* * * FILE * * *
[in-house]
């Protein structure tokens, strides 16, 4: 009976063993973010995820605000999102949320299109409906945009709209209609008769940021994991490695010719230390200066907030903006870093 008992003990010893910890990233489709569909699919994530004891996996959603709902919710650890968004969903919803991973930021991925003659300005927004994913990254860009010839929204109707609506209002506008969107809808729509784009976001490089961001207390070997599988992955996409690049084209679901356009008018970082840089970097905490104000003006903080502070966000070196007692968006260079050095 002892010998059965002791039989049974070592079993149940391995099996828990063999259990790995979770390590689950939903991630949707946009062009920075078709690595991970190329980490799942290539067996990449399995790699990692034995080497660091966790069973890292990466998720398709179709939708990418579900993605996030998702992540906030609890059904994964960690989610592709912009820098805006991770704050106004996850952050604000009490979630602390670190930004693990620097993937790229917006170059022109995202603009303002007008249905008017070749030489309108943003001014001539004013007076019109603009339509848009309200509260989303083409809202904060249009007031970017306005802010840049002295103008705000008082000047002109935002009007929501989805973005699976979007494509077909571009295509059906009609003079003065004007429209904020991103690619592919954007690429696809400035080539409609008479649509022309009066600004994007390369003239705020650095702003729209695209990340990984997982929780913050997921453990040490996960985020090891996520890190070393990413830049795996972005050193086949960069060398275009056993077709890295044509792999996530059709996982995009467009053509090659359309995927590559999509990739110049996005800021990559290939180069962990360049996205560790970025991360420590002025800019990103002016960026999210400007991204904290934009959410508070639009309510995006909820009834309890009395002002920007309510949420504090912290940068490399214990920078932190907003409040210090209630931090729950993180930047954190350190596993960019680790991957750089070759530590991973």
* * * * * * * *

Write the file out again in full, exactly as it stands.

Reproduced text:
[in-house]
């Protein structure tokens, strides 16, 4: 009976063993973010995820605000999102949320299109409906945009709209209609008769940021994991490695010719230390200066907030903006870093 008992003990010893910890990233489709569909699919994530004891996996959603709902919710650890968004969903919803991973930021991925003659300005927004994913990254860009010839929204109707609506209002506008969107809808729509784009976001490089961001207390070997599988992955996409690049084209679901356009008018970082840089970097905490104000003006903080502070966000070196007692968006260079050095 002892010998059965002791039989049974070592079993149940391995099996828990063999259990790995979770390590689950939903991630949707946009062009920075078709690595991970190329980490799942290539067996990449399995790699990692034995080497660091966790069973890292990466998720398709179709939708990418579900993605996030998702992540906030609890059904994964960690989610592709912009820098805006991770704050106004996850952050604000009490979630602390670190930004693990620097993937790229917006170059022109995202603009303002007008249905008017070749030489309108943003001014001539004013007076019109603009339509848009309200509260989303083409809202904060249009007031970017306005802010840049002295103008705000008082000047002109935002009007929501989805973005699976979007494509077909571009295509059906009609003079003065004007429209904020991103690619592919954007690429696809400035080539409609008479649509022309009066600004994007390369003239705020650095702003729209695209990340990984997982929780913050997921453990040490996960985020090891996520890190070393990413830049795996972005050193086949960069060398275009056993077709890295044509792999996530059709996982995009467009053509090659359309995927590559999509990739110049996005800021990559290939180069962990360049996205560790970025991360420590002025800019990103002016960026999210400007991204904290934009959410508070639009309510995006909820009834309890009395002002920007309510949420504090912290940068490399214990920078932190907003409040210090209630931090729950993180930047954190350190596993960019680790991957750089070759530590991973």